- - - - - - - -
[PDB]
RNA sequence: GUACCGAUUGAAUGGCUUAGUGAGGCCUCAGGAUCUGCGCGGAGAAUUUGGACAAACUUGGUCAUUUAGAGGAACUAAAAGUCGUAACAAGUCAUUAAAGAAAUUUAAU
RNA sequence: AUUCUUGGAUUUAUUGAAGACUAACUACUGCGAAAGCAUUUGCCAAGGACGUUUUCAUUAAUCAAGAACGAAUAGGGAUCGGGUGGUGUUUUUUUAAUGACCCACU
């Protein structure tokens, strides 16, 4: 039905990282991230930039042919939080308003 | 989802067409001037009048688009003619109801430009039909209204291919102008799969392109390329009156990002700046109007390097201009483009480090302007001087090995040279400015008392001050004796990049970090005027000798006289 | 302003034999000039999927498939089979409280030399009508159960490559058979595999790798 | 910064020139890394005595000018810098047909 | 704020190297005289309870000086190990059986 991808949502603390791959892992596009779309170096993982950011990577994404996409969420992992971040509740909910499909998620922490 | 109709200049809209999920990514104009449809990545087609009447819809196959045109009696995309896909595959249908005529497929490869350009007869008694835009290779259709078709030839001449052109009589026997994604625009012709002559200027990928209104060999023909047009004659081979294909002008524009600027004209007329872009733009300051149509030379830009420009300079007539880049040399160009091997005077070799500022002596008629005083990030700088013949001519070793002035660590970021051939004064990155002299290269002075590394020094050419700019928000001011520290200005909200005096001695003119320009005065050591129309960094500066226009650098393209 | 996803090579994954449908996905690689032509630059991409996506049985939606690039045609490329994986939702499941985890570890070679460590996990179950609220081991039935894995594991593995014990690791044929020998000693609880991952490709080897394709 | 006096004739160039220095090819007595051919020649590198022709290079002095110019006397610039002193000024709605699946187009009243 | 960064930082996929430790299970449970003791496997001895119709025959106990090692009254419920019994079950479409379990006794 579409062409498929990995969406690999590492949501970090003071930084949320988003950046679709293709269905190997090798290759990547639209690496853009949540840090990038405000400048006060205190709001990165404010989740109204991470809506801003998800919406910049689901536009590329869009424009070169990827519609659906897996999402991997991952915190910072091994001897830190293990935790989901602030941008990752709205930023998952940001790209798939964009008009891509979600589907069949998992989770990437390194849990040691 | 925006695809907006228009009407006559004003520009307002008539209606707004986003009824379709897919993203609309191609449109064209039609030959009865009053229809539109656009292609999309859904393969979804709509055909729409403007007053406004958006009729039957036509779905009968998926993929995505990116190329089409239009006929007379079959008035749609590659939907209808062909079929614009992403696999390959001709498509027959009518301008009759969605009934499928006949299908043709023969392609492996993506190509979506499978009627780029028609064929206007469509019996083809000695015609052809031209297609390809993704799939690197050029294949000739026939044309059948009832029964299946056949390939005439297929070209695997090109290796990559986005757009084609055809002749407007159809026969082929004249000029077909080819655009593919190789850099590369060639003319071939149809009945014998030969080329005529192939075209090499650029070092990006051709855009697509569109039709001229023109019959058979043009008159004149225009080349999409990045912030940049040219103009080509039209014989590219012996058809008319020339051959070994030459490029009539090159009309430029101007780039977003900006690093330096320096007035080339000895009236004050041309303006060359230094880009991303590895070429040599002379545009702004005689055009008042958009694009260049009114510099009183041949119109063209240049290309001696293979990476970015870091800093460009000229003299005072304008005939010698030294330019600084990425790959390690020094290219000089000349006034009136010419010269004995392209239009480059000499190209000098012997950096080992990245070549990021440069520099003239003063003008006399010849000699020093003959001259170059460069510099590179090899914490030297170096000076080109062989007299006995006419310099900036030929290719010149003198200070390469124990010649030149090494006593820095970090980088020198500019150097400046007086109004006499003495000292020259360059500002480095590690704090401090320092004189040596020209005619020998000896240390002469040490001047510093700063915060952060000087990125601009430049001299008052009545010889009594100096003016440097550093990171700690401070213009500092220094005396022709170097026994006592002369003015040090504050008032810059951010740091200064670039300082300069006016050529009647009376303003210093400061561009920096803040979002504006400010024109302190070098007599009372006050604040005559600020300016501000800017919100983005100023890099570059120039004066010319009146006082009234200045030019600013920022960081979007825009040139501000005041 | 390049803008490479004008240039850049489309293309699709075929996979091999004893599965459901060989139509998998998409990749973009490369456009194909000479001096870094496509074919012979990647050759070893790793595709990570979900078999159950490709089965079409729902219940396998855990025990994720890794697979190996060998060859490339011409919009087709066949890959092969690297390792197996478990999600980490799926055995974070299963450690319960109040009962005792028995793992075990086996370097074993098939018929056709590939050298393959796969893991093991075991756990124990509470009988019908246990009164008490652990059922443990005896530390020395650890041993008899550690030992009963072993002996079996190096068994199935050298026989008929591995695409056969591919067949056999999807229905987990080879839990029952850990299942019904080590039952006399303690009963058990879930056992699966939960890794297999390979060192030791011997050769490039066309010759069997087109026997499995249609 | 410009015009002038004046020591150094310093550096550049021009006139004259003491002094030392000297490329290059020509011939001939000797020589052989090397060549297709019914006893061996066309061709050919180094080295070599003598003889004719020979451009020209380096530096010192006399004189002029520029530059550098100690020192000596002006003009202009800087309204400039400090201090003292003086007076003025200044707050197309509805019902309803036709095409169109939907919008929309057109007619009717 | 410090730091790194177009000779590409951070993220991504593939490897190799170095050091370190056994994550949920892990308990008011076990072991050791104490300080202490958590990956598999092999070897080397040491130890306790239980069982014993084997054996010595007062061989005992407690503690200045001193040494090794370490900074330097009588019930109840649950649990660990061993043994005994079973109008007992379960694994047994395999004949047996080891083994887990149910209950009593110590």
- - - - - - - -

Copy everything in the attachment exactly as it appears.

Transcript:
[PDB]
RNA sequence: GUACCGAUUGAAUGGCUUAGUGAGGCCUCAGGAUCUGCGCGGAGAAUUUGGACAAACUUGGUCAUUUAGAGGAACUAAAAGUCGUAACAAGUCAUUAAAGAAAUUUAAU
RNA sequence: AUUCUUGGAUUUAUUGAAGACUAACUACUGCGAAAGCAUUUGCCAAGGACGUUUUCAUUAAUCAAGAACGAAUAGGGAUCGGGUGGUGUUUUUUUAAUGACCCACU
């Protein structure tokens, strides 16, 4: 039905990282991230930039042919939080308003 | 989802067409001037009048688009003619109801430009039909209204291919102008799969392109390329009156990002700046109007390097201009483009480090302007001087090995040279400015008392001050004796990049970090005027000798006289 | 302003034999000039999927498939089979409280030399009508159960490559058979595999790798 | 910064020139890394005595000018810098047909 | 704020190297005289309870000086190990059986 991808949502603390791959892992596009779309170096993982950011990577994404996409969420992992971040509740909910499909998620922490 | 109709200049809209999920990514104009449809990545087609009447819809196959045109009696995309896909595959249908005529497929490869350009007869008694835009290779259709078709030839001449052109009589026997994604625009012709002559200027990928209104060999023909047009004659081979294909002008524009600027004209007329872009733009300051149509030379830009420009300079007539880049040399160009091997005077070799500022002596008629005083990030700088013949001519070793002035660590970021051939004064990155002299290269002075590394020094050419700019928000001011520290200005909200005096001695003119320009005065050591129309960094500066226009650098393209 | 996803090579994954449908996905690689032509630059991409996506049985939606690039045609490329994986939702499941985890570890070679460590996990179950609220081991039935894995594991593995014990690791044929020998000693609880991952490709080897394709 | 006096004739160039220095090819007595051919020649590198022709290079002095110019006397610039002193000024709605699946187009009243 | 960064930082996929430790299970449970003791496997001895119709025959106990090692009254419920019994079950479409379990006794 579409062409498929990995969406690999590492949501970090003071930084949320988003950046679709293709269905190997090798290759990547639209690496853009949540840090990038405000400048006060205190709001990165404010989740109204991470809506801003998800919406910049689901536009590329869009424009070169990827519609659906897996999402991997991952915190910072091994001897830190293990935790989901602030941008990752709205930023998952940001790209798939964009008009891509979600589907069949998992989770990437390194849990040691 | 925006695809907006228009009407006559004003520009307002008539209606707004986003009824379709897919993203609309191609449109064209039609030959009865009053229809539109656009292609999309859904393969979804709509055909729409403007007053406004958006009729039957036509779905009968998926993929995505990116190329089409239009006929007379079959008035749609590659939907209808062909079929614009992403696999390959001709498509027959009518301008009759969605009934499928006949299908043709023969392609492996993506190509979506499978009627780029028609064929206007469509019996083809000695015609052809031209297609390809993704799939690197050029294949000739026939044309059948009832029964299946056949390939005439297929070209695997090109290796990559986005757009084609055809002749407007159809026969082929004249000029077909080819655009593919190789850099590369060639003319071939149809009945014998030969080329005529192939075209090499650029070092990006051709855009697509569109039709001229023109019959058979043009008159004149225009080349999409990045912030940049040219103009080509039209014989590219012996058809008319020339051959070994030459490029009539090159009309430029101007780039977003900006690093330096320096007035080339000895009236004050041309303006060359230094880009991303590895070429040599002379545009702004005689055009008042958009694009260049009114510099009183041949119109063209240049290309001696293979990476970015870091800093460009000229003299005072304008005939010698030294330019600084990425790959390690020094290219000089000349006034009136010419010269004995392209239009480059000499190209000098012997950096080992990245070549990021440069520099003239003063003008006399010849000699020093003959001259170059460069510099590179090899914490030297170096000076080109062989007299006995006419310099900036030929290719010149003198200070390469124990010649030149090494006593820095970090980088020198500019150097400046007086109004006499003495000292020259360059500002480095590690704090401090320092004189040596020209005619020998000896240390002469040490001047510093700063915060952060000087990125601009430049001299008052009545010889009594100096003016440097550093990171700690401070213009500092220094005396022709170097026994006592002369003015040090504050008032810059951010740091200064670039300082300069006016050529009647009376303003210093400061561009920096803040979002504006400010024109302190070098007599009372006050604040005559600020300016501000800017919100983005100023890099570059120039004066010319009146006082009234200045030019600013920022960081979007825009040139501000005041 | 390049803008490479004008240039850049489309293309699709075929996979091999004893599965459901060989139509998998998409990749973009490369456009194909000479001096870094496509074919012979990647050759070893790793595709990570979900078999159950490709089965079409729902219940396998855990025990994720890794697979190996060998060859490339011409919009087709066949890959092969690297390792197996478990999600980490799926055995974070299963450690319960109040009962005792028995793992075990086996370097074993098939018929056709590939050298393959796969893991093991075991756990124990509470009988019908246990009164008490652990059922443990005896530390020395650890041993008899550690030992009963072993002996079996190096068994199935050298026989008929591995695409056969591919067949056999999807229905987990080879839990029952850990299942019904080590039952006399303690009963058990879930056992699966939960890794297999390979060192030791011997050769490039066309010759069997087109026997499995249609 | 410009015009002038004046020591150094310093550096550049021009006139004259003491002094030392000297490329290059020509011939001939000797020589052989090397060549297709019914006893061996066309061709050919180094080295070599003598003889004719020979451009020209380096530096010192006399004189002029520029530059550098100690020192000596002006003009202009800087309204400039400090201090003292003086007076003025200044707050197309509805019902309803036709095409169109939907919008929309057109007619009717 | 410090730091790194177009000779590409951070993220991504593939490897190799170095050091370190056994994550949920892990308990008011076990072991050791104490300080202490958590990956598999092999070897080397040491130890306790239980069982014993084997054996010595007062061989005992407690503690200045001193040494090794370490900074330097009588019930109840649950649990660990061993043994005994079973109008007992379960694994047994395999004949047996080891083994887990149910209950009593110590």